“Man of Steel” Review: Superman Makes Triumphant Return to Big Screen

WARNING: Possible minor spoilers

I think we’ve been spoiled for the last 13 years. Indeed, the box office in the 21st Century has been absolutely dominated by comic book adaptions of legendary superheroes. Marvel’s led the way with two different Spider-Man franchises, a still strong X-Men franchise, and the money printing cross-over saga of the Avengers. DC Comics has been carried Batman in his critically acclaimed Dark Knight trilogy.

None of this could have happened if not for the one who started it all, Superman. His story was the very first major comic adaption in the 1970s and 1980s and laid the foundation for these superhero films and the modern era of blockbusters. Starring Christopher Reeve as the titular character, the first two films were very successful but the franchise lost steam after two following bombs. An attempt to revive the series, Superman Returns, was launched in 2006 but failed to gain any momentum, which led to this major reboot, Man of Steel. 

This new installment is a re-telling of Superman/Clark Kent/Kal-El’s origins. The film opens with his father, Jor-El (Russell Crowe) sending his recently-born son to another world to ensure the survival of the Kryptonian race, very similar to how the 1978 classic did it, with Marlon Brando as Kal-El’s father. Eventually, the boy, named Clark Kent (Henry Cavill) discovers his origins and dons his famous tights and cape. 

Similar to Batman Begins, the film focuses a lot on the man himself and not the actual hero in the first act. For the most part, it was very effective without taking away from Supes kicking some butt. Cavill was very impressive as the character, particularly as Clark Kent. Amy Adams played a very good role as his famous love Lois Lane.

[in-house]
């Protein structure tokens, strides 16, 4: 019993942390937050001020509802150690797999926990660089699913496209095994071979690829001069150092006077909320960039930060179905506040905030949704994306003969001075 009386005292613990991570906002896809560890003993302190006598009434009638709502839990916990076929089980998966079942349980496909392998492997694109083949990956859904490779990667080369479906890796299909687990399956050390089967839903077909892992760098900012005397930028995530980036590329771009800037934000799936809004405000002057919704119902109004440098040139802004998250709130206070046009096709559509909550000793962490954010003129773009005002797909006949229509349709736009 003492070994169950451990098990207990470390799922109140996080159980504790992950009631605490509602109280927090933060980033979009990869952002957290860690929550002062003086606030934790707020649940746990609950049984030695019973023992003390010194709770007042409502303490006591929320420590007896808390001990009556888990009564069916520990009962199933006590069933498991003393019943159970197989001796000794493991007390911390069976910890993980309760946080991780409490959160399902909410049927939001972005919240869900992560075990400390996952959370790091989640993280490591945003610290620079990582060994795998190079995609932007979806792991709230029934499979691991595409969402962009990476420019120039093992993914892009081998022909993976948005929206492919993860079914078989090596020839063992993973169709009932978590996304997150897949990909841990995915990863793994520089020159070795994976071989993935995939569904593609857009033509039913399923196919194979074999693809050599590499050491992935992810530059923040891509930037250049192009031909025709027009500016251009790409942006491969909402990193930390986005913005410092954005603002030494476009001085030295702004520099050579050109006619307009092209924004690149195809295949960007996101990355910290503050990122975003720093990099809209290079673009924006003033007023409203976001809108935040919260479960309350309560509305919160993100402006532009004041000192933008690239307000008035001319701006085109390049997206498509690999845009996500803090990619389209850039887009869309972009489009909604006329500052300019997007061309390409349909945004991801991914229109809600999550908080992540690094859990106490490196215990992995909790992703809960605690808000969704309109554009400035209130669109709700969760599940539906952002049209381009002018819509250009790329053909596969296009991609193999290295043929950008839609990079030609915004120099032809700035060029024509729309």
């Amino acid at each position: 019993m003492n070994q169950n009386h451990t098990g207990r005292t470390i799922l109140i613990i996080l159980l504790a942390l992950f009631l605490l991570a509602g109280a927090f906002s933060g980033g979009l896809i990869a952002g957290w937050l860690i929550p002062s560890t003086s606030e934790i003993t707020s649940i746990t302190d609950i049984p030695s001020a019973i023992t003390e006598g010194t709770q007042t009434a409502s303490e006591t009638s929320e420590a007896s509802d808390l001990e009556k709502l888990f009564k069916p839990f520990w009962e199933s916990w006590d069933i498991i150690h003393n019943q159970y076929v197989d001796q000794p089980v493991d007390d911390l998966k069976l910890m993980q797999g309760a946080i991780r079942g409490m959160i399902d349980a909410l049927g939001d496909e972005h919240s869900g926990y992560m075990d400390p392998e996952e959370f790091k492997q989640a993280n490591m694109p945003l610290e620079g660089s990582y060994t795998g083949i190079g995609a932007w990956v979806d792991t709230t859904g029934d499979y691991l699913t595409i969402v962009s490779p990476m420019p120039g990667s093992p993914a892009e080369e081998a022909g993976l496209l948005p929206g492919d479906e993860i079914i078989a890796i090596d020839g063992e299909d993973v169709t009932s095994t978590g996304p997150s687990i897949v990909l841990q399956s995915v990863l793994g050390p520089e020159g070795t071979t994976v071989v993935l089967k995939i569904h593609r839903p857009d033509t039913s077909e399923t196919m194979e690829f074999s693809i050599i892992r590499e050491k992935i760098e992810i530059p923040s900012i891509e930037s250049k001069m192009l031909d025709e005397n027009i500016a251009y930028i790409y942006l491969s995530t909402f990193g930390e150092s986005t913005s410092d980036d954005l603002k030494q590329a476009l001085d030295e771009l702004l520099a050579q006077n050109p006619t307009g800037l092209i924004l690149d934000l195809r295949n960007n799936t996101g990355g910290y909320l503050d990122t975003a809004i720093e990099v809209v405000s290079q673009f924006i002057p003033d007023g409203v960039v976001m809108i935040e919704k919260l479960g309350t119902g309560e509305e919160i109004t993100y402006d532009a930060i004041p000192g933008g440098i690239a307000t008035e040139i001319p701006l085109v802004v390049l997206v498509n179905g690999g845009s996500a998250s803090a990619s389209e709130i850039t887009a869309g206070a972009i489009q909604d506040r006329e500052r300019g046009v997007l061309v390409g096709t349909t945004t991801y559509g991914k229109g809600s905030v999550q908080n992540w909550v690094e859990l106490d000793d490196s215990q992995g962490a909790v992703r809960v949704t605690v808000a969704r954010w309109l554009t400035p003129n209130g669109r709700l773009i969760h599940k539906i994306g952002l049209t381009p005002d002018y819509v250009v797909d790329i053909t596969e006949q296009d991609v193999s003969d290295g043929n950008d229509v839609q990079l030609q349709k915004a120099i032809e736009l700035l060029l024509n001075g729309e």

But who really stole the show was Michael Shannon as the villain, General Zod. He plays a similar role to Terrence Stamp in Superman II, in which he tries to conquer Earth. But Shannon plays different type of villain than Stamp, as Stamp’s Zod was completely evil and psychotic, only seeking to rule Earth. Shannon’s Zod only acts for the survival of his race, and becomes somewhat of an anti-hero, despite his intentions to destroy Earth in the process of the restoration of Krypton. Shannon has created one of the more memorable and more human supervillains of the era of superhero cinema.

For the most part, Man of Steel succeeds as a reboot and as a film on its own right. The effects were good enough, the casting was great, the writing was solid. My only problem was the way the film seemed to drag on for what seemed to be 30-45 minutes following its climax.  Also, the action scenes were a bit too long and stale at points and the dialogue was at times bland and unimpressive.

In the end, I felt like a wanted more, but maybe that’s a good thing. Similar to Batman Begins, it was a good start to a new franchise that could lay the foundation to even better accomplishment for Superman. I just don’t understand the mixed reception from these “professional” film critics. Man of Steel is a worthy addition to this age of comic book blockbusters. 

Verdict: 8.7/10 – Great. Image


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